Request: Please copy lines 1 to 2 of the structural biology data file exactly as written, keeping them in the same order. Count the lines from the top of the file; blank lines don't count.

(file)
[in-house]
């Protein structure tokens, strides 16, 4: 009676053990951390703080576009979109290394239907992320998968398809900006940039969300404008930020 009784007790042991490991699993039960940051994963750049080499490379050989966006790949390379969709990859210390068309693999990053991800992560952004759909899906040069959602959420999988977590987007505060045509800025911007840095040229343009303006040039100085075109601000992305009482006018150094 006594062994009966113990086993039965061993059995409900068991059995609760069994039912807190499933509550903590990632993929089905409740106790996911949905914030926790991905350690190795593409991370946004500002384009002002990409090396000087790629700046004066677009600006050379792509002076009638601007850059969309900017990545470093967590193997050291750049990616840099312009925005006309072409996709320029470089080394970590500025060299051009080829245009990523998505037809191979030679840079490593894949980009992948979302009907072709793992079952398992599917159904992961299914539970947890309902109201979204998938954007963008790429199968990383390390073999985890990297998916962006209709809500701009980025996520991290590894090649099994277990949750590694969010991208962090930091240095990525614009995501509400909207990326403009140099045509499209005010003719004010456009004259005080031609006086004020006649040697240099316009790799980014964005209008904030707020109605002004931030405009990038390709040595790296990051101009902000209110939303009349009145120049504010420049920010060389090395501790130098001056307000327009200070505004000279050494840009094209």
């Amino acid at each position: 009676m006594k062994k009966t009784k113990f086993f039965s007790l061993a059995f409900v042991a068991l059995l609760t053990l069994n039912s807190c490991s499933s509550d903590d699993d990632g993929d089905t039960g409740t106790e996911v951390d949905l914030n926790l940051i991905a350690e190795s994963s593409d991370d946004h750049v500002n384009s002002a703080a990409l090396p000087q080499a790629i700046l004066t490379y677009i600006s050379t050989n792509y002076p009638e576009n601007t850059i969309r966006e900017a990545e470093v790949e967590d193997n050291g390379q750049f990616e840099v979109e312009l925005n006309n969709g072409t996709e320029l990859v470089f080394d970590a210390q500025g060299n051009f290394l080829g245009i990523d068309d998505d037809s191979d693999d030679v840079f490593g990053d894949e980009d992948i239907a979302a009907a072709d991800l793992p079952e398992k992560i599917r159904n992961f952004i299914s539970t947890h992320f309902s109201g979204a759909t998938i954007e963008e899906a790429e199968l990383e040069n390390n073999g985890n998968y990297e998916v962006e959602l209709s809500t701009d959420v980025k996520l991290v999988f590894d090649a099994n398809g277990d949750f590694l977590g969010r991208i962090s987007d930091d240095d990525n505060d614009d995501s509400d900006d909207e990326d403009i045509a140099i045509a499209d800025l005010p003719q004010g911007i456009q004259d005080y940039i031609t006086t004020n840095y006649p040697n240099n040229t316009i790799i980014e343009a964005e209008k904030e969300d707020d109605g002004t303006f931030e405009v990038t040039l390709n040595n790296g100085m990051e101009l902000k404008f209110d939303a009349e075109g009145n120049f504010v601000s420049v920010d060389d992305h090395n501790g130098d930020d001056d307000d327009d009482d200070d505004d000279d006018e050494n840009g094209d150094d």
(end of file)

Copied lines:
[in-house]
């Protein structure tokens, strides 16, 4: 009676053990951390703080576009979109290394239907992320998968398809900006940039969300404008930020 009784007790042991490991699993039960940051994963750049080499490379050989966006790949390379969709990859210390068309693999990053991800992560952004759909899906040069959602959420999988977590987007505060045509800025911007840095040229343009303006040039100085075109601000992305009482006018150094 006594062994009966113990086993039965061993059995409900068991059995609760069994039912807190499933509550903590990632993929089905409740106790996911949905914030926790991905350690190795593409991370946004500002384009002002990409090396000087790629700046004066677009600006050379792509002076009638601007850059969309900017990545470093967590193997050291750049990616840099312009925005006309072409996709320029470089080394970590500025060299051009080829245009990523998505037809191979030679840079490593894949980009992948979302009907072709793992079952398992599917159904992961299914539970947890309902109201979204998938954007963008790429199968990383390390073999985890990297998916962006209709809500701009980025996520991290590894090649099994277990949750590694969010991208962090930091240095990525614009995501509400909207990326403009140099045509499209005010003719004010456009004259005080031609006086004020006649040697240099316009790799980014964005209008904030707020109605002004931030405009990038390709040595790296990051101009902000209110939303009349009145120049504010420049920010060389090395501790130098001056307000327009200070505004000279050494840009094209």